Skip to main content


The problem with audiobooks


In 1883, a Swedish scholar called Evert Nymanover proposed a revolutionary invention, says Sam Apple in The Atlantic: “a device that played recordings of books”. He wasn’t the only one excited by the prospect of what he called the “whispering machine”; Thomas Edison had said the advantages of recorded books were “too readily seen to need mention”. But it took another century for the medium to enter the mainstream, and when it did, in the 1980s, the mood was very different. Literary types worried that the format made reading “so relaxing and pleasurable” that listeners wouldn’t engage with the text as much as they would by reading it.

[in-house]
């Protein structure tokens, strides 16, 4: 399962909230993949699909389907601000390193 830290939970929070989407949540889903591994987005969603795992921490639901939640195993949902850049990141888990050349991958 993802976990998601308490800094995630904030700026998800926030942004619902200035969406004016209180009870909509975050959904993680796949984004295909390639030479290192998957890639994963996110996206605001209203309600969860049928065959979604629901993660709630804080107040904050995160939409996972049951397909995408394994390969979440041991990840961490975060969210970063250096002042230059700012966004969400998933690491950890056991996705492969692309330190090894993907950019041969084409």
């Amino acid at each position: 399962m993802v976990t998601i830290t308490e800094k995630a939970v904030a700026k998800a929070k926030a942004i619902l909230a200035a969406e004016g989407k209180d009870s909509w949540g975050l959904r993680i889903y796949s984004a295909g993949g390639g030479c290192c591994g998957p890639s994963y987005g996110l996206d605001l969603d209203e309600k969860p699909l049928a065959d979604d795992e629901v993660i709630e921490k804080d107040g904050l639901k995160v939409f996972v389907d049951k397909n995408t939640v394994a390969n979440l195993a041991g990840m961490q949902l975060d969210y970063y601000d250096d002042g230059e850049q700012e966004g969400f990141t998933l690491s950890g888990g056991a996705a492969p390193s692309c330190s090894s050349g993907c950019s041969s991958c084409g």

They had a point. One study has found that people who read an article remember its content much better than those who listen to a podcast on the same subject. When you’re reading, you control the pace: “you can stop and think before moving ahead”. But is a lack of critical engagement really “such a bad thing”? Art isn’t just there to make us “think deeply” – it’s also about making us “feel deeply”. There’s nothing wrong with “keeping the intellect a little bit at bay”, and appreciating books for what they are: “a form of entertainment”.